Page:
Syllabus

A new section of each course starts monthly. If enrolling in a series of two or more courses, please be sure to space the start date for each course at least two months apart.

Week 1

Wednesday - Lesson 01

What's statistics really about? How do you collect reliable data and use it to make informed decisions? In Lesson 1, you'll learn some of the concepts and terms we'll use throughout the course. You'll also find out how statistics affects events in the news and in your everyday life.

Friday - Lesson 02

Once you have a set of data, how can you summarize and interpret it to figure out what it really means? In Lesson 2, you'll learn to summarize data and describe its center along with its variability. As you learn to calculate mean, median, range, and standard deviation, I'll provide examples from different workplaces. You'll see how statistics plays a part in medicine, human resources, education, politics, finance, and marketing.

Week 2

Wednesday - Lesson 03

Is there an easier way of understanding data than peering at column after column of numbers? Yes! In Lesson 3, you'll see quantitative data displayed in dot plots, histograms, and many other forms. Knowing how to read and construct these graphs will help you see patterns and spot unusual values in data. Our examples in this lesson come from medicine, mortgage lending, classrooms, biologists' field notes, and the aisles of your local grocery store.

Friday - Lesson 04

"How much satisfaction do you get from your friendships?" "Would you vote for a qualified woman for president?" "Which mountain in the Himalayas is most dangerous to climb?" In Lesson 4, you'll learn to summarize and display qualitative data from questions like these. We'll focus on charts and tables, and along the way you'll see examples from business, government, and medicine.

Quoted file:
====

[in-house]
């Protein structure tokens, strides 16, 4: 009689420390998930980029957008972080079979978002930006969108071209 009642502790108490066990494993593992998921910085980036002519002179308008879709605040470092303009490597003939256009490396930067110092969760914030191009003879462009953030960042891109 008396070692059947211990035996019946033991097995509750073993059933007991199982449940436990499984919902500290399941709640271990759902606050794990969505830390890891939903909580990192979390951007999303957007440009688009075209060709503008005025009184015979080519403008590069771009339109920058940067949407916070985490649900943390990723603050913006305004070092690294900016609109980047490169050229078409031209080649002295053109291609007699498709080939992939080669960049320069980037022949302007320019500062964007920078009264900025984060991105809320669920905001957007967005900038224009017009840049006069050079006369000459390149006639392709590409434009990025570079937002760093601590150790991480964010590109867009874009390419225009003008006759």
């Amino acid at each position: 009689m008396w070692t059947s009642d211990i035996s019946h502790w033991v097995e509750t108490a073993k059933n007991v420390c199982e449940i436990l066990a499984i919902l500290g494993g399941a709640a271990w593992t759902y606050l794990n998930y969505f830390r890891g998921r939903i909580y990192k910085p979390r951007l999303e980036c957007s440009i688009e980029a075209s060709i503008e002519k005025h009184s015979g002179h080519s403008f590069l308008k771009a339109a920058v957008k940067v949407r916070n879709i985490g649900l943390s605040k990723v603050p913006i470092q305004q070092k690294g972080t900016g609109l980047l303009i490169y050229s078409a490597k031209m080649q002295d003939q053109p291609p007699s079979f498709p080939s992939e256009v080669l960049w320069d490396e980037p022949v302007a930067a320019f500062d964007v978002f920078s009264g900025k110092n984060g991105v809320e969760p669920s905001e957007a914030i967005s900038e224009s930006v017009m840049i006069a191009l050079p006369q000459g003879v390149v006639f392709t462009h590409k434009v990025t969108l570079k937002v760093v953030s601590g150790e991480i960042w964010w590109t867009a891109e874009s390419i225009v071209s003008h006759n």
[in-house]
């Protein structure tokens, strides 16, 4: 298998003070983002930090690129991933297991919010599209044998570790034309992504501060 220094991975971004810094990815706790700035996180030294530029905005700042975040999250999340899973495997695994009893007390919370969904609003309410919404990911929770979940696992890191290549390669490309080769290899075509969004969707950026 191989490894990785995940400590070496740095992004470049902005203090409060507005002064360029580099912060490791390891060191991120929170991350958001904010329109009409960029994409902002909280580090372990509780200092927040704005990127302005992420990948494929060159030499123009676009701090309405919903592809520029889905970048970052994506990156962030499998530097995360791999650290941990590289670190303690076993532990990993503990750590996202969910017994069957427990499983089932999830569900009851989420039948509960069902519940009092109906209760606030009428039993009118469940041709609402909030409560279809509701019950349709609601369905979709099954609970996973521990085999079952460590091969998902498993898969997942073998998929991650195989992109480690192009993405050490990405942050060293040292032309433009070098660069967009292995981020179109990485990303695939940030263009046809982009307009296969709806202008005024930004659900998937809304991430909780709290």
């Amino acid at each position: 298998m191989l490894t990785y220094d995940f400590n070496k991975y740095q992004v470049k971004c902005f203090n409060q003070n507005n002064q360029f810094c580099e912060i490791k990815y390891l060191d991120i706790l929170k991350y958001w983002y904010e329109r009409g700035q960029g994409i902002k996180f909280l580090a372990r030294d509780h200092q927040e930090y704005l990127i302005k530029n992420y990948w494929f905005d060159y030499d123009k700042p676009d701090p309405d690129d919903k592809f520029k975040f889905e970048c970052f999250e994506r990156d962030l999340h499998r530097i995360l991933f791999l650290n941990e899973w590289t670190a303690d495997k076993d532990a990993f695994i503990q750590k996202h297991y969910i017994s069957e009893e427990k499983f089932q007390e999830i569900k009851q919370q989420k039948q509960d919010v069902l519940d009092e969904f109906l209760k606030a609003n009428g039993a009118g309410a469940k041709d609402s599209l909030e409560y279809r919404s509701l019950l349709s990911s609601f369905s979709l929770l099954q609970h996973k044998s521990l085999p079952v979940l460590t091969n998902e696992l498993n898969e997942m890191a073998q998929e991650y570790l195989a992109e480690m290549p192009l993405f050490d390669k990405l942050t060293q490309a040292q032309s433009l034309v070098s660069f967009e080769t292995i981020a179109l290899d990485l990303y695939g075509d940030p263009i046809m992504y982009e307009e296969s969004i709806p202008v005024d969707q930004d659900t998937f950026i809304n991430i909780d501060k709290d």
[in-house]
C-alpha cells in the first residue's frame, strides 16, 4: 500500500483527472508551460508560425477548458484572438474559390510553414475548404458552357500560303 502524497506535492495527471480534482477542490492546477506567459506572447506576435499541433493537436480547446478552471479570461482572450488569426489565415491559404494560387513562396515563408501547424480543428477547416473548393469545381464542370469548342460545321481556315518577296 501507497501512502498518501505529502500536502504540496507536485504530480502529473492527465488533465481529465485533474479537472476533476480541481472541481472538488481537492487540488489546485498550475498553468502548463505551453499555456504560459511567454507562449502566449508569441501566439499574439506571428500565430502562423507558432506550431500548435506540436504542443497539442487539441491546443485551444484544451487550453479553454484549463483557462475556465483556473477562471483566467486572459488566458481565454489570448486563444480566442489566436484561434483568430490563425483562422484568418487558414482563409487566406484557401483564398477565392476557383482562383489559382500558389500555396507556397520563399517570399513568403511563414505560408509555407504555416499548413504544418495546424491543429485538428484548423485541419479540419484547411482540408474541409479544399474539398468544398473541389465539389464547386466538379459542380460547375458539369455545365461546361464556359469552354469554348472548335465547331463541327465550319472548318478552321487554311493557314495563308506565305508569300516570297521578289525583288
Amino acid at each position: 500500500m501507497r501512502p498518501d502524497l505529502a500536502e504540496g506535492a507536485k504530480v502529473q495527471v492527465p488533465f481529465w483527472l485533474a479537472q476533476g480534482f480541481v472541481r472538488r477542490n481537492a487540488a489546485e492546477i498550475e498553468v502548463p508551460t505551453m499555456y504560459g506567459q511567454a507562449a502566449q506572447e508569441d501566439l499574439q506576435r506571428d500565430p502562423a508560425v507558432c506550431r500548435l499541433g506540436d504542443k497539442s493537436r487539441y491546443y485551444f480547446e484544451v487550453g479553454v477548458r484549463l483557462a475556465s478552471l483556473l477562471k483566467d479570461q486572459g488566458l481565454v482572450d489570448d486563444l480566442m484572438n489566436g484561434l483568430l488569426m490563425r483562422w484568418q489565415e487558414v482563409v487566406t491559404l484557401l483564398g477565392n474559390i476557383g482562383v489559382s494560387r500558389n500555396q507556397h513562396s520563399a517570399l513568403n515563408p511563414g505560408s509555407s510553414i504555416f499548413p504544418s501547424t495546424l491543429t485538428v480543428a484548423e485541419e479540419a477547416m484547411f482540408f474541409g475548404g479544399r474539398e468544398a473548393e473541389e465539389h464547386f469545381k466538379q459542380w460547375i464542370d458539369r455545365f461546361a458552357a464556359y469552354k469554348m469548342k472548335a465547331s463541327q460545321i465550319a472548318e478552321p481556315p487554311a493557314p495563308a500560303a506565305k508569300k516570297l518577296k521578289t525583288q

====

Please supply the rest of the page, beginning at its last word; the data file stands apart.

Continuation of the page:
Week 3

Wednesday - Lesson 05

Is there a link between the poverty rate and the crime rate? Is your score on a math exam related to your anxiety level? In Lesson 5, we'll look at relationships between two quantitative variables. You'll learn to make scatterplots and describe what you see. You'll also use correlation to measure the strength of a particular link.

Friday - Lesson 06

Can we predict the next world-record time in the mile run? How can we forecast CO2 levels in the atmosphere? In Lesson 6, we'll go beyond describing and measuring association between variables. You'll use linear regression to find an equation that models the data. Then you'll use the equation to make predictions.

Week 4

Wednesday - Lesson 07

What's the chance you'll have a coin come up "heads" five times in a row? What about drawing four aces from a deck of cards or picking the winning lottery numbers? In Lesson 7, we'll study the basics of probability. You'll learn the rules that govern probability and see how to apply them in a variety of situations.